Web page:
John Kasich will indeed be the Republican nominee elected at the Cleveland Convention. And he will be elected because of experience that no other candidate can bring to the table. He will also win the general election in November.
The media frenzy surrounding Donald Trump has inverted the nature of our problem. That a demagogue will come along to foment dissent is no surprise; that his despicable views find such gleeful resonance with so many of our voters is the frightening story, not Trump.
One would think that those who suffered persecution as much as the Jews would treat others with care and sensitivity. That the victim can become a victimizer is painful to face, but it is a reality nonetheless.
Yes, I could quibble with Mencken on some of his wording, but his general sentiments are my own. While I can make a list as long as my arm of thinkers who have influenced me, in the end it is my responsibility to formulate my own credo.
Most people today see the Scopes Trial as a simple confrontation between superstitious hillbillies who rallied around a great buffoon, William Jennings Bryan, and a great and open-minded science teacher. Bryan was certainly wrong about evolution. But he was not a buffoon.
It was Harry Cohn, boss of Columbia Pictures, who said "give the people what they want, and they'll come out for it." Now they can stay in and watch it. And what they watched in June is the Casey Anthony trial.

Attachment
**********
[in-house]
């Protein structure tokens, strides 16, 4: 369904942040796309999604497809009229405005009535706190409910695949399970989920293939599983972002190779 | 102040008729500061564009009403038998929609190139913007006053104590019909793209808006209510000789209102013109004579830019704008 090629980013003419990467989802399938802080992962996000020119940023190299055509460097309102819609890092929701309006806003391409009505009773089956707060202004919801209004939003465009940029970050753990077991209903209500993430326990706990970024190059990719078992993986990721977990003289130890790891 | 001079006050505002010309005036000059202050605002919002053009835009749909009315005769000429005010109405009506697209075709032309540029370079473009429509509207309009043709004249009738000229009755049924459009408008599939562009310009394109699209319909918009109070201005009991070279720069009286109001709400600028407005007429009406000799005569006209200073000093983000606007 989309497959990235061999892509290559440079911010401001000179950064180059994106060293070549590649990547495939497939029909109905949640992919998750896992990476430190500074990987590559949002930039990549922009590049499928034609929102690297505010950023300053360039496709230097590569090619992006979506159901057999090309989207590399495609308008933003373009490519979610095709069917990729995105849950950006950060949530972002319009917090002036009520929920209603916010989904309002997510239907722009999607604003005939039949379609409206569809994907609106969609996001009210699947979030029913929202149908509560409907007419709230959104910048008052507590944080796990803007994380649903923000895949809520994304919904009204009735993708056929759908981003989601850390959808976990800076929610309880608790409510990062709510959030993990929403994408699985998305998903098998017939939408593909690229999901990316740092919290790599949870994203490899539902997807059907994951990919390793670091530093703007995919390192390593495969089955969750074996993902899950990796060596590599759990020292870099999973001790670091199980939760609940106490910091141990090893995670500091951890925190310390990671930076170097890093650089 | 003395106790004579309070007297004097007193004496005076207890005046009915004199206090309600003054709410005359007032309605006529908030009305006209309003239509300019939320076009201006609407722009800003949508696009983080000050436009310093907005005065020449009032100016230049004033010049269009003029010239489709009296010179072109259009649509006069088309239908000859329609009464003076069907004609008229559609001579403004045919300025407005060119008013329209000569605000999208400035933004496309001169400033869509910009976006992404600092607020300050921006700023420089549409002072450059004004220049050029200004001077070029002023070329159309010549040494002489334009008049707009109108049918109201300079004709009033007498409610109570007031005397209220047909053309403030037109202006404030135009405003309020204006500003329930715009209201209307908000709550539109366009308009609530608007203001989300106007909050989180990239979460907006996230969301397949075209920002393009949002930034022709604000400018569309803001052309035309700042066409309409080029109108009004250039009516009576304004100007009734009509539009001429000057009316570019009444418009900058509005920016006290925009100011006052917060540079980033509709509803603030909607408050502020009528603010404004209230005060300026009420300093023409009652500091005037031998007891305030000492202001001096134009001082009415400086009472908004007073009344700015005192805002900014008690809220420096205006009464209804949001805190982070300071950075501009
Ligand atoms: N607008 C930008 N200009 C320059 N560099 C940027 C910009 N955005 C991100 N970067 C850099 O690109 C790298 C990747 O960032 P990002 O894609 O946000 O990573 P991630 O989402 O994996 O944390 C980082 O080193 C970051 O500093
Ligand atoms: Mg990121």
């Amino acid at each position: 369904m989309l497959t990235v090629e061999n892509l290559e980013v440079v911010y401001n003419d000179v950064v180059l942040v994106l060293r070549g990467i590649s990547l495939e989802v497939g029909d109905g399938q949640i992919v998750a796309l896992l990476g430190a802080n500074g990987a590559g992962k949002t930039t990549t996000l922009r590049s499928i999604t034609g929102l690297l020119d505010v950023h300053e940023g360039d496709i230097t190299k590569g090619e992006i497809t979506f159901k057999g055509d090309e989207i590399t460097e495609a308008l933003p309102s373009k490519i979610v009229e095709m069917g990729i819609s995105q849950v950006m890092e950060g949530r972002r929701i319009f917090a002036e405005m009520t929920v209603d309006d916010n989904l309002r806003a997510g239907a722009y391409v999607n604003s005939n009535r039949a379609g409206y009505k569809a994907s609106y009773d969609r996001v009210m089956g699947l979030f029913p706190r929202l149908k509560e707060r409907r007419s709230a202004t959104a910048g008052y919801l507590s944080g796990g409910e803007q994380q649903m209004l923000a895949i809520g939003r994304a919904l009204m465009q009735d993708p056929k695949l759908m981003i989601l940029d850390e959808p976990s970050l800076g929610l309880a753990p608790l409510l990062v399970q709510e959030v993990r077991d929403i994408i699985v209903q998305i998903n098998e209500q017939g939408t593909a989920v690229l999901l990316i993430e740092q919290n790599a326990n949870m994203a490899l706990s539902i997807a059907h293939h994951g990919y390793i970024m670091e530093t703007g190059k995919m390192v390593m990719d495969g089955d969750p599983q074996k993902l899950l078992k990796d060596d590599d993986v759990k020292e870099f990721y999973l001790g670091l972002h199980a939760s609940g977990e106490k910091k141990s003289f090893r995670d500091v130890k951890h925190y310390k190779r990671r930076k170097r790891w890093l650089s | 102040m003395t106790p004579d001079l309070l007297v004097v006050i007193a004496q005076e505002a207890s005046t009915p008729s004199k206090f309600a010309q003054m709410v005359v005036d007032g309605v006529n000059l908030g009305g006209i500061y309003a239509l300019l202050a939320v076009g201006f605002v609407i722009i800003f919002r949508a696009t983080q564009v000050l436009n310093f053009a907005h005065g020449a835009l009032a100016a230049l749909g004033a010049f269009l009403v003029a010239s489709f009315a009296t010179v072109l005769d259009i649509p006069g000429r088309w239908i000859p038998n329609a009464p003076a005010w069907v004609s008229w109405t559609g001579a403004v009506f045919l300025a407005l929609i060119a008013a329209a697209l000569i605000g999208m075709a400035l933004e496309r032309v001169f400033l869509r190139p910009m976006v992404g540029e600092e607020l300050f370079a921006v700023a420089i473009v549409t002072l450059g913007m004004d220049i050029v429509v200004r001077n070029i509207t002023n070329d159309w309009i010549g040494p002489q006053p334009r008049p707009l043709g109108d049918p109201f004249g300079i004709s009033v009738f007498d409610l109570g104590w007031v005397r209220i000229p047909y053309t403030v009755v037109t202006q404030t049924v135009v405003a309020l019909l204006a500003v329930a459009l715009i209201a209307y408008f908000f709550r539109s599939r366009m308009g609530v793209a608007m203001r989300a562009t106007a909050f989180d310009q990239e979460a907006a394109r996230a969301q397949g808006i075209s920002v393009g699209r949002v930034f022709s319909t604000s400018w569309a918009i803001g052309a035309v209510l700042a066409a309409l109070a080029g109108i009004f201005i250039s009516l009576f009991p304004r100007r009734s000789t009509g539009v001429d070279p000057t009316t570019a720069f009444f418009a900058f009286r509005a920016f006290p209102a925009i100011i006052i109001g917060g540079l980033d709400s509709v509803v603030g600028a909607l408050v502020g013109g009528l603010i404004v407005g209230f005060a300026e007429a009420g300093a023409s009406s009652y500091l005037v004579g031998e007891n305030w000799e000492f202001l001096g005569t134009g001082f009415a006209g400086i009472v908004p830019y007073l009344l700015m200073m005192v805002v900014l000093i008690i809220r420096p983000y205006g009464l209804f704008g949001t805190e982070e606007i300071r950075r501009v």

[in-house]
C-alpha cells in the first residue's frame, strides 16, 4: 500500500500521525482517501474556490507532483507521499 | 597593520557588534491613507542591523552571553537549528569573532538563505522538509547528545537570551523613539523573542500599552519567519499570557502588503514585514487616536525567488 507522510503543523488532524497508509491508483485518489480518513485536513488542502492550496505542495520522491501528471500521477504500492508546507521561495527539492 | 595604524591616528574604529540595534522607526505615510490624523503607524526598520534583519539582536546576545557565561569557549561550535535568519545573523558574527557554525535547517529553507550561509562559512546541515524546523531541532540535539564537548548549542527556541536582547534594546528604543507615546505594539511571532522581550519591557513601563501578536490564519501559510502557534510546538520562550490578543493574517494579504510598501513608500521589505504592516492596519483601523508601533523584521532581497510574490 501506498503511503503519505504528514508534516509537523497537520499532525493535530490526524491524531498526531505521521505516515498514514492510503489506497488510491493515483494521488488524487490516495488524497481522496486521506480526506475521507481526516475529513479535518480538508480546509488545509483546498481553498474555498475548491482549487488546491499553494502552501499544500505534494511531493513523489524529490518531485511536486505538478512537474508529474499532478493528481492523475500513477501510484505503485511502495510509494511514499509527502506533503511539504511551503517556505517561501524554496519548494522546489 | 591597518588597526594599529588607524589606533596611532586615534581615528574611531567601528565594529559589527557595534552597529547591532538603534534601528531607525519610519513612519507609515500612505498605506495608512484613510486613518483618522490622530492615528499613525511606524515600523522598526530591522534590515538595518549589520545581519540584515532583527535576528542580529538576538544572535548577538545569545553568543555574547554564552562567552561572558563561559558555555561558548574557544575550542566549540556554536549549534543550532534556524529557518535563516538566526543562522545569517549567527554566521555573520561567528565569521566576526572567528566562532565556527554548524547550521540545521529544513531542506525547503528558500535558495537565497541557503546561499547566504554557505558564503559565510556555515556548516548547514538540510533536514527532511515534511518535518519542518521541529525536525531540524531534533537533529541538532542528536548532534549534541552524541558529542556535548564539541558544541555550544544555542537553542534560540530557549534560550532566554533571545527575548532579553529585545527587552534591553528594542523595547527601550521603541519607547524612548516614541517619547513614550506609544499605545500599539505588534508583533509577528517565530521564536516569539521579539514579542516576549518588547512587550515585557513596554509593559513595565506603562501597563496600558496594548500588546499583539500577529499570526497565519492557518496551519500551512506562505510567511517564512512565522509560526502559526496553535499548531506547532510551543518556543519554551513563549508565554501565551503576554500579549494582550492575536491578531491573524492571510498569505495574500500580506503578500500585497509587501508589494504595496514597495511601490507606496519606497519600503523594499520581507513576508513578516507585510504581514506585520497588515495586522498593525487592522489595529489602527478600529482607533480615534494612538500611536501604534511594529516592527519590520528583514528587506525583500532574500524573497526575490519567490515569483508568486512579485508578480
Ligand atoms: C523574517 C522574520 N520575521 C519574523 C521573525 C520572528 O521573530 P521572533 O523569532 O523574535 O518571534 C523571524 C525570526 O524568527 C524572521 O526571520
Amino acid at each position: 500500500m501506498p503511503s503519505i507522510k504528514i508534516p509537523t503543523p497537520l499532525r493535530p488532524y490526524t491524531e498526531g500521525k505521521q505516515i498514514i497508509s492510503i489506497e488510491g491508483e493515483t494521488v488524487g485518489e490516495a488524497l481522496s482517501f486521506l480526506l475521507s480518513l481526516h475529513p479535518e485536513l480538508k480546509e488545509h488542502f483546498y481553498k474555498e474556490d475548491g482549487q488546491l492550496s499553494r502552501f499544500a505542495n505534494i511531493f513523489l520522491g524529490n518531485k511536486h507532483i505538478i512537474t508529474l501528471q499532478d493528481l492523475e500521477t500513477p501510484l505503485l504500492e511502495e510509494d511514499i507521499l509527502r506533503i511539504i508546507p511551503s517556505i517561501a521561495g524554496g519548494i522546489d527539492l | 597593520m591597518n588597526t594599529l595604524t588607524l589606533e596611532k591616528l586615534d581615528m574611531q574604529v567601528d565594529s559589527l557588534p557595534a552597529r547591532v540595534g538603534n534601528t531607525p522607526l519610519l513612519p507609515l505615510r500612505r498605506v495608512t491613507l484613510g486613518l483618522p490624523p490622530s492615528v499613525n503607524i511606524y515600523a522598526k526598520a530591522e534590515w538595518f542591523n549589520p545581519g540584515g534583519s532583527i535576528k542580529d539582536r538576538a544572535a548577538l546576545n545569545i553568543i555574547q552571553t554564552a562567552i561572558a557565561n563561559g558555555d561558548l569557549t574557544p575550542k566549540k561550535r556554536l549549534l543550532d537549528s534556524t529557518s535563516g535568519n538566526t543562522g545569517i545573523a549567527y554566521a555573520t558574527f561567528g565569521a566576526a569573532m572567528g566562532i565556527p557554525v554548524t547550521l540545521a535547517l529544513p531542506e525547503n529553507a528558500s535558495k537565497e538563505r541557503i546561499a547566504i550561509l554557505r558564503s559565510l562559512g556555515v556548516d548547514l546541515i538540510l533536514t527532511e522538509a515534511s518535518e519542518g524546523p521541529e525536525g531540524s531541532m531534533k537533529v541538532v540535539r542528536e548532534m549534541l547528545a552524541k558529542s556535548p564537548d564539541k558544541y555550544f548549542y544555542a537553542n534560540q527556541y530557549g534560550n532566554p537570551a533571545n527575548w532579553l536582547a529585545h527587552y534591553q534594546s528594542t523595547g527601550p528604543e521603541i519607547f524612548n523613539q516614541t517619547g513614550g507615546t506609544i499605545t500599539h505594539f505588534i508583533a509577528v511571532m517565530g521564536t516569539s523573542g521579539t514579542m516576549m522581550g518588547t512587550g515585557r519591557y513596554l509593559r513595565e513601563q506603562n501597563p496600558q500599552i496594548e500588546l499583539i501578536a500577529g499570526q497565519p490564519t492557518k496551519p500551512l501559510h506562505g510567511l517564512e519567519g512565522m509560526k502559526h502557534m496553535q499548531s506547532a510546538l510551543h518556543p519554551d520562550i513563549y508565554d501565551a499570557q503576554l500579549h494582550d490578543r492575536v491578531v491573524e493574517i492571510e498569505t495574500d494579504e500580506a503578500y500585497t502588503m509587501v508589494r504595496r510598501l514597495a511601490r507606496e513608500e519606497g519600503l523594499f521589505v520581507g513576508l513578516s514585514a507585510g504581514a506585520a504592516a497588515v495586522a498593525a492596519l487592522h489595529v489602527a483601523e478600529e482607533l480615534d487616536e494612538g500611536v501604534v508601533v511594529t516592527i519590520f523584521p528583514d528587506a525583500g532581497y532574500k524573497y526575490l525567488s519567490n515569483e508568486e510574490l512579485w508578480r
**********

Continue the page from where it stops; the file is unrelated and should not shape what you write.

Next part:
When the age of Mencken passed, many felt that the column would be followed by nothing but news. But today, given the millions of words of columns, billions of blogs and tweets, opinion is riding high.
The point is not that Televangelists are scoundrels, or that many Christian pastors are hypocrites, but that these grand ministry failures represent examples of what many mainstream churches have, in desperation, come to believe is relevant.
Sarah Palin's right that "English is a living language. Shakespeare liked to coin new words too." And that's something to be afraid of -- because she's contributing far more to the trough of public consciousness than just a few verbal miscues.
When pundits labeled last year's presidential campaign "divisive" and "dirty," I had to laugh. The champion of all dirty races in this century, in fact, was the 1934 contest between Upton Sinclair and Frank Merriam.